Top tips on buying property off-plan

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11 Jun 2013

Buying property off-plan can be daunting, particularly if it’s something you’ve never done before. We’ve all heard stories of shoddy workmanship, people being left in the lurch by inexperienced developers who fail to project the overall figures correctly, or those unfortunate buyers who are faced with the liquidation of the developer before the project is completed.

Thoroughly research the reputation of the property developer. You need to be able to trust that they can deliver on their promises and that you won’t be left with a sub-standard home – or worse, an unfinished or non-existent property.

So what do you look out for when buying property off-plan in order to avoid pitfalls?

Brendan O’Brien, CEO of Urban Space, a Cape-based property developer specialising in the development of top-end security estates in prime locations which are predominately sold off-plan, has the following tips for would-be buyers:

  • Thoroughly research the reputation of the property developer. You need to be able to trust that they can deliver on their promises and that you won’t be left with a sub-standard home – or worse, an unfinished or non-existent property. Make sure that your developer has a good track record of delivering properties that have been sold off-plan. Talk to some of his previous buyers. If he is reluctant to put you in touch with them, that should be a warning bell for you.
     
  • Certain clichés are over-used for a reason – they are true. The old adage of “location, location, location” is one that should not be ignored when buying property off-plan. It is a much sounder investment to buy the cheapest property in the best location than the most expensive property in the worst location.
     
  • Before purchasing property off-plan, you should carry out an extensive due diligence on your potential new neighbourhood. I suggest that you largely ignore the asking prices of comparable properties – what you should rather look at is a list of comparable properties that have actually sold in the area. You can get such a list quite easily online through estate agents. It will provide you with invaluable information, like the rate per square metre for both the size of the actual property as well as the erf size. You can use this information to negotiate the price of the property you are looking to buy off-plan.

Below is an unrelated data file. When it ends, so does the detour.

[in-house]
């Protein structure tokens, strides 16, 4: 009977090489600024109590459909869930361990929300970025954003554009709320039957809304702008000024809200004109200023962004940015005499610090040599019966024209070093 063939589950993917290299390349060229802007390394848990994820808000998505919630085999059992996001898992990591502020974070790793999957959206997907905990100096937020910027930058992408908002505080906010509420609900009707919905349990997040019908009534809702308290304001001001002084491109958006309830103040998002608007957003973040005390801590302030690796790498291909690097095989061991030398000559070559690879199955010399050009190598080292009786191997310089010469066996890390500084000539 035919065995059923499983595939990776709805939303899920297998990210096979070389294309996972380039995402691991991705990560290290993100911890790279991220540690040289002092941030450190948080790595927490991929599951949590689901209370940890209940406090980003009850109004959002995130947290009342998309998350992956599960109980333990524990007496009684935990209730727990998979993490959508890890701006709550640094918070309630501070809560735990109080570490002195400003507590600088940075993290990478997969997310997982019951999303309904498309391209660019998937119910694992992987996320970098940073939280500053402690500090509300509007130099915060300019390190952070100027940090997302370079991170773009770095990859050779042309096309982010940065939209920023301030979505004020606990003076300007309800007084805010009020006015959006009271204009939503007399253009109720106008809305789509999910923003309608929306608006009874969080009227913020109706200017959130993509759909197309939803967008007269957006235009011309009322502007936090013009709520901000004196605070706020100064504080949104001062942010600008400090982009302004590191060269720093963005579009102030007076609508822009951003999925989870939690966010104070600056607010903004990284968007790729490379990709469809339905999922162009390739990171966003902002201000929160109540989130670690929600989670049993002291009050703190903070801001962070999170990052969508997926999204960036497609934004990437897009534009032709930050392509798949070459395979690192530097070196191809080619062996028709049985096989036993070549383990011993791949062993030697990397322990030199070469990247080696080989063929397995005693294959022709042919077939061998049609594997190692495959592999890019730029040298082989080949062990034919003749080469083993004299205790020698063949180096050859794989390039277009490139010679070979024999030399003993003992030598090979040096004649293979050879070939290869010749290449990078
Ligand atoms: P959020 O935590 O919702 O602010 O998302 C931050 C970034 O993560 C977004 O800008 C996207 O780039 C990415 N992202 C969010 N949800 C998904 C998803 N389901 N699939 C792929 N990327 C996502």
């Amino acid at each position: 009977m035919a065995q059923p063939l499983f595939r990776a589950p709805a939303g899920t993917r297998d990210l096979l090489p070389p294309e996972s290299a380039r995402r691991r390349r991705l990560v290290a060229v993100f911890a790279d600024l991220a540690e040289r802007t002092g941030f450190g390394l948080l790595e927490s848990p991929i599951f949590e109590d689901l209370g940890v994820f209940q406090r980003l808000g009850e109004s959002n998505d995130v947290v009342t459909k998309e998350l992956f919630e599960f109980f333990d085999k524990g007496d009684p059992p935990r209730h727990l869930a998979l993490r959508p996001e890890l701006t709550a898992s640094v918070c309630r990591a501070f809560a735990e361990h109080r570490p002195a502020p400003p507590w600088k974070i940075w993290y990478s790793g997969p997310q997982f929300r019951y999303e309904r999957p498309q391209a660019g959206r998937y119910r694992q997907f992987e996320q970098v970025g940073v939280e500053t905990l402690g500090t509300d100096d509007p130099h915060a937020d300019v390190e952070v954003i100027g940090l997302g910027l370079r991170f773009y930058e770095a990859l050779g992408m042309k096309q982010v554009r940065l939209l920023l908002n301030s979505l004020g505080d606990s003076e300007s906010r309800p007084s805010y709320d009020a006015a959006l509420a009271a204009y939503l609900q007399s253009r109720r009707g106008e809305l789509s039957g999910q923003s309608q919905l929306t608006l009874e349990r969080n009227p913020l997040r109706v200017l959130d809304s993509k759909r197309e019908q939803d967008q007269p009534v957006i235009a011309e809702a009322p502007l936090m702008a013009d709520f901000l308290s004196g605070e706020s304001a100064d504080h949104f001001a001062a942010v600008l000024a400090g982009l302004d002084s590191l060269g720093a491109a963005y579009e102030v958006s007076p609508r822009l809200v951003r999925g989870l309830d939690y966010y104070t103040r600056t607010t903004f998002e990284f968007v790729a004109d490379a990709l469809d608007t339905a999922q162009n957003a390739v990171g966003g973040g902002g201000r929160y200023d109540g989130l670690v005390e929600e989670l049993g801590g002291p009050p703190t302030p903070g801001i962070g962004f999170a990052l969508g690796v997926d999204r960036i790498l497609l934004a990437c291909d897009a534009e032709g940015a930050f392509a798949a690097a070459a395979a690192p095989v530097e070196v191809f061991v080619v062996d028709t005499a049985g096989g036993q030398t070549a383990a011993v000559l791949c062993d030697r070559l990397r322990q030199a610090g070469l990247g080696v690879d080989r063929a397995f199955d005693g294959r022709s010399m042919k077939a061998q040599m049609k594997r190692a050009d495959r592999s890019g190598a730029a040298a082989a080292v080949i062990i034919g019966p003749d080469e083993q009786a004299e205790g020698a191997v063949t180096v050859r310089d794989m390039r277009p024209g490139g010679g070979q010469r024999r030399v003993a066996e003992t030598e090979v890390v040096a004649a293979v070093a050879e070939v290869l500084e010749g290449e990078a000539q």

• If you are building up a portfolio, buying property off-plan can put your cash flow under dangerous strain. In order to avoid this, borrow at a loan-to-value (LTV) ratio. (A LTV ratio is the fair market value of an asset in ratio to the value of the loan that will finance the purchase. This gives the lender an idea as to whether the potential losses due to non-payment can be recouped by selling the asset.)  
     
  • While a studied, numbers-based approach in deciding whether or not to make an investment in a new development is always important, you should never underestimate the value of your gut feel. Trust it.

O’Brien advises that, while buying off-plan can be an intimidating experience, there are certain benefits to it.

“When you buy off-plan, you have the freedom to personalise your home according to your tastes. You can tweak the design and layout of the property, as well as the finishes,” he says.

In addition, the value of a home invariably increases between the time you sign contract documents and the time the construction on your home is completed.

When it comes to selling property off-plan, O’Brien is something of an expert. One of Urban Space’s most recent developments, Adare Place in Upper Claremont, is a luxury security estate comprising of seven homes. Within a month of the launch of this development, six of the seven houses were sold off-plan at prices ranging from R12m to R24m. Construction of Adare Place is well under way and scheduled to be completed in March 2014.  

Buying off-plan may seem like a leap of faith, but if you do your homework, you may be rewarded with your dream home at a discount on the open market value.  

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